This party was not the place for impromptu consultations. He would definitely go to see Alice, but not this week. Patricia was only home for a few days. Tomorrow O'Reilly had agreed to hold the fort so Barry could run her down to her folks' place in Newry, and he was hoping she'd be back up in time for him to take her to the New Year's Eve dress dance at Queen's University. He'd ask her—once he got her on his own.
Barry noticed that Donal, with a pint in hand and Julie by his side, was now in deep conversation with the velvet-coated Mr. Hunter.
"Patricia," Barry said, "you'll be going back to Cambridge soon. Why don't we nip up to Van Buren's? I'd love to have your portrait."
"I'll see, Barry. I'm … I'm going to be a bit busy."
Barry frowned but decided to let the matter drop until later. The more he thought about it, the more he liked the idea of having her picture on his bedside table to wake to every morning.
They went through the door and into the hall where Mr. Coffin was explaining something to his friend Constable Mulligan.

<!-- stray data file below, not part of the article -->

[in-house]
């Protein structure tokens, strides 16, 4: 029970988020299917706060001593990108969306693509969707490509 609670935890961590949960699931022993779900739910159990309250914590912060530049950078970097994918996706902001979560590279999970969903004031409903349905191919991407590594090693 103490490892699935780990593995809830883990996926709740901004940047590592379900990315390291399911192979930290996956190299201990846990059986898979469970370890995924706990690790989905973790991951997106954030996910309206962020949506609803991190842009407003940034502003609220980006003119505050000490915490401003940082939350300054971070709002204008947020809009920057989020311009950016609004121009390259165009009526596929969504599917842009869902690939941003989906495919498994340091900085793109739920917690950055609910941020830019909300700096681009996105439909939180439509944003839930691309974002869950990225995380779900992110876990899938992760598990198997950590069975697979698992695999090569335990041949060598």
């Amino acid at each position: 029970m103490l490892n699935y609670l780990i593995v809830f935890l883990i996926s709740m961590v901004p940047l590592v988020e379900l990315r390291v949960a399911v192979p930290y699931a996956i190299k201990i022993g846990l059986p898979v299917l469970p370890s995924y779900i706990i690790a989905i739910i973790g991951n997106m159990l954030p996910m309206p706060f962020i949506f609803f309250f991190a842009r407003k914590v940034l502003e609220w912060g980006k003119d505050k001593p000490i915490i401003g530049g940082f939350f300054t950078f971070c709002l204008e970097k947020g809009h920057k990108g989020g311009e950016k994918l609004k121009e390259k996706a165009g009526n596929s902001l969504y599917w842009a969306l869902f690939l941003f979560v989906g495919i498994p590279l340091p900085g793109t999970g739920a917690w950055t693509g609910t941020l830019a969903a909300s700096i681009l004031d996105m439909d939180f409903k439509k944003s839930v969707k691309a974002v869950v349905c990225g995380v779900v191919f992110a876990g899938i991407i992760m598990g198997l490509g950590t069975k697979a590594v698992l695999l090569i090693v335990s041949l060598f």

The undertaker munched on a sweet mince pie. "Oh yes, Malcolm, I assure you there is quite a bit of alcohol in embalming fluid."
And by the way Mr. Coffin was swaying in him too. At a party in August, Constable Mulligan had slipped the undertaker a mickey. He'd got a taste for the vodka in his tea, and now Mr. Coffin had forsaken his allegiance to the Pioneers, a teetotal organization. The poor man had rhinophyma, a condition of the sebaceous glands of the nose, and his nose seemed even more bulbous and scarlet than it had been when Barry first met him. It was unfortunate that the music suddenly brayed, "Rudolph, the red-nosed reindeer …"